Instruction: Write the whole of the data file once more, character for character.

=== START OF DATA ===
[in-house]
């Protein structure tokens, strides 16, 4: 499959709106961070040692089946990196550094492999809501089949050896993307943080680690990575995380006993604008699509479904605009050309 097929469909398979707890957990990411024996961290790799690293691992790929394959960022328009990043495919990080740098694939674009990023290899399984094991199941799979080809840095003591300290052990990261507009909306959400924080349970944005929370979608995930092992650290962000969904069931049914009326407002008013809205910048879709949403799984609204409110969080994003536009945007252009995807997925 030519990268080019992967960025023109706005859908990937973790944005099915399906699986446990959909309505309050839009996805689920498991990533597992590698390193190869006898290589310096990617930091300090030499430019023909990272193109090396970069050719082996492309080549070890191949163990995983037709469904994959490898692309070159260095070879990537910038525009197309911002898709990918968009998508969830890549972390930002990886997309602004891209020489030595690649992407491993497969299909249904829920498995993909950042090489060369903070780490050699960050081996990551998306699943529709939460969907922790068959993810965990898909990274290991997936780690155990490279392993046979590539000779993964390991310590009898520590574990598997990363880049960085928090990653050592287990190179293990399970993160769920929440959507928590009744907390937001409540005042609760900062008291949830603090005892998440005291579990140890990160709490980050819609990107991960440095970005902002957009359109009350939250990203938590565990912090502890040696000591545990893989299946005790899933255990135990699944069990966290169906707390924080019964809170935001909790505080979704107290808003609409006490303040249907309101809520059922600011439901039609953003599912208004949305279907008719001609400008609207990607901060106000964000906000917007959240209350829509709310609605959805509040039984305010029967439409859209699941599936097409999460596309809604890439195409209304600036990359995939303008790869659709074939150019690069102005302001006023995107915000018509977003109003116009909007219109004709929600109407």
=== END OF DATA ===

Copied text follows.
[in-house]
């Protein structure tokens, strides 16, 4: 499959709106961070040692089946990196550094492999809501089949050896993307943080680690990575995380006993604008699509479904605009050309 097929469909398979707890957990990411024996961290790799690293691992790929394959960022328009990043495919990080740098694939674009990023290899399984094991199941799979080809840095003591300290052990990261507009909306959400924080349970944005929370979608995930092992650290962000969904069931049914009326407002008013809205910048879709949403799984609204409110969080994003536009945007252009995807997925 030519990268080019992967960025023109706005859908990937973790944005099915399906699986446990959909309505309050839009996805689920498991990533597992590698390193190869006898290589310096990617930091300090030499430019023909990272193109090396970069050719082996492309080549070890191949163990995983037709469904994959490898692309070159260095070879990537910038525009197309911002898709990918968009998508969830890549972390930002990886997309602004891209020489030595690649992407491993497969299909249904829920498995993909950042090489060369903070780490050699960050081996990551998306699943529709939460969907922790068959993810965990898909990274290991997936780690155990490279392993046979590539000779993964390991310590009898520590574990598997990363880049960085928090990653050592287990190179293990399970993160769920929440959507928590009744907390937001409540005042609760900062008291949830603090005892998440005291579990140890990160709490980050819609990107991960440095970005902002957009359109009350939250990203938590565990912090502890040696000591545990893989299946005790899933255990135990699944069990966290169906707390924080019964809170935001909790505080979704107290808003609409006490303040249907309101809520059922600011439901039609953003599912208004949305279907008719001609400008609207990607901060106000964000906000917007959240209350829509709310609605959805509040039984305010029967439409859209699941599936097409999460596309809604890439195409209304600036990359995939303008790869659709074939150019690069102005302001006023995107915000018509977003109003116009909007219109004709929600109407």